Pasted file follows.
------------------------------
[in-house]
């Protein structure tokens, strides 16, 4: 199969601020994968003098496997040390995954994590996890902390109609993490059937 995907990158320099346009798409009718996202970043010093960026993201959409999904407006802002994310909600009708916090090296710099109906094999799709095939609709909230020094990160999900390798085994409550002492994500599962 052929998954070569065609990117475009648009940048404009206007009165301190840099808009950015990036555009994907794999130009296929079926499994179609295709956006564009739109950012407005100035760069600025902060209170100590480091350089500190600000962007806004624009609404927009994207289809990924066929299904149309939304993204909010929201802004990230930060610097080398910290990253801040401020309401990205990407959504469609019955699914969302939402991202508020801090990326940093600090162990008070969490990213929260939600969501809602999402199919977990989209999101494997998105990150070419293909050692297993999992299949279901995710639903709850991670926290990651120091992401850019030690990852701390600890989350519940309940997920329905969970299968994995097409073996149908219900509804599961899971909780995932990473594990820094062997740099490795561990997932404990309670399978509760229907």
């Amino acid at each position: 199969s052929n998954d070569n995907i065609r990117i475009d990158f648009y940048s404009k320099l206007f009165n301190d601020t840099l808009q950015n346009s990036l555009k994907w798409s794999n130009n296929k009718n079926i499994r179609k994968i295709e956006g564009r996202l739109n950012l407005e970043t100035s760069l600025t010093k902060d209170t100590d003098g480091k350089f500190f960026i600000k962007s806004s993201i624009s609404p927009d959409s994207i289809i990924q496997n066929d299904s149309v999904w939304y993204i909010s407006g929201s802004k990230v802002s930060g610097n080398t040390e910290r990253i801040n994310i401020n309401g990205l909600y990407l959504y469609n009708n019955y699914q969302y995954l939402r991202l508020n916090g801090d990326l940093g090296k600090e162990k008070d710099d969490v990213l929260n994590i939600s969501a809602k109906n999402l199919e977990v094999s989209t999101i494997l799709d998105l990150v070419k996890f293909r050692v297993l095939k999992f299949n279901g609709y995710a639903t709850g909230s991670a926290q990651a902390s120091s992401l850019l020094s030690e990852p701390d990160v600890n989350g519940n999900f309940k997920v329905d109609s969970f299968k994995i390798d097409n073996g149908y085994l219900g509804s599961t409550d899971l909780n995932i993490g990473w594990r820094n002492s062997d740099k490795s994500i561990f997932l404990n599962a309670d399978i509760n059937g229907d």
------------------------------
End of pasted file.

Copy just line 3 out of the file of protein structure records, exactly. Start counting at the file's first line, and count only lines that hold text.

């Amino acid at each position: 199969s052929n998954d070569n995907i065609r990117i475009d990158f648009y940048s404009k320099l206007f009165n301190d601020t840099l808009q950015n346009s990036l555009k994907w798409s794999n130009n296929k009718n079926i499994r179609k994968i295709e956006g564009r996202l739109n950012l407005e970043t100035s760069l600025t010093k902060d209170t100590d003098g480091k350089f500190f960026i600000k962007s806004s993201i624009s609404p927009d959409s994207i289809i990924q496997n066929d299904s149309v999904w939304y993204i909010s407006g929201s802004k990230v802002s930060g610097n080398t040390e910290r990253i801040n994310i401020n309401g990205l909600y990407l959504y469609n009708n019955y699914q969302y995954l939402r991202l508020n916090g801090d990326l940093g090296k600090e162990k008070d710099d969490v990213l929260n994590i939600s969501a809602k109906n999402l199919e977990v094999s989209t999101i494997l799709d998105l990150v070419k996890f293909r050692v297993l095939k999992f299949n279901g609709y995710a639903t709850g909230s991670a926290q990651a902390s120091s992401l850019l020094s030690e990852p701390d990160v600890n989350g519940n999900f309940k997920v329905d109609s969970f299968k994995i390798d097409n073996g149908y085994l219900g509804s599961t409550d899971l909780n995932i993490g990473w594990r820094n002492s062997d740099k490795s994500i561990f997932l404990n599962a309670d399978i509760n059937g229907d």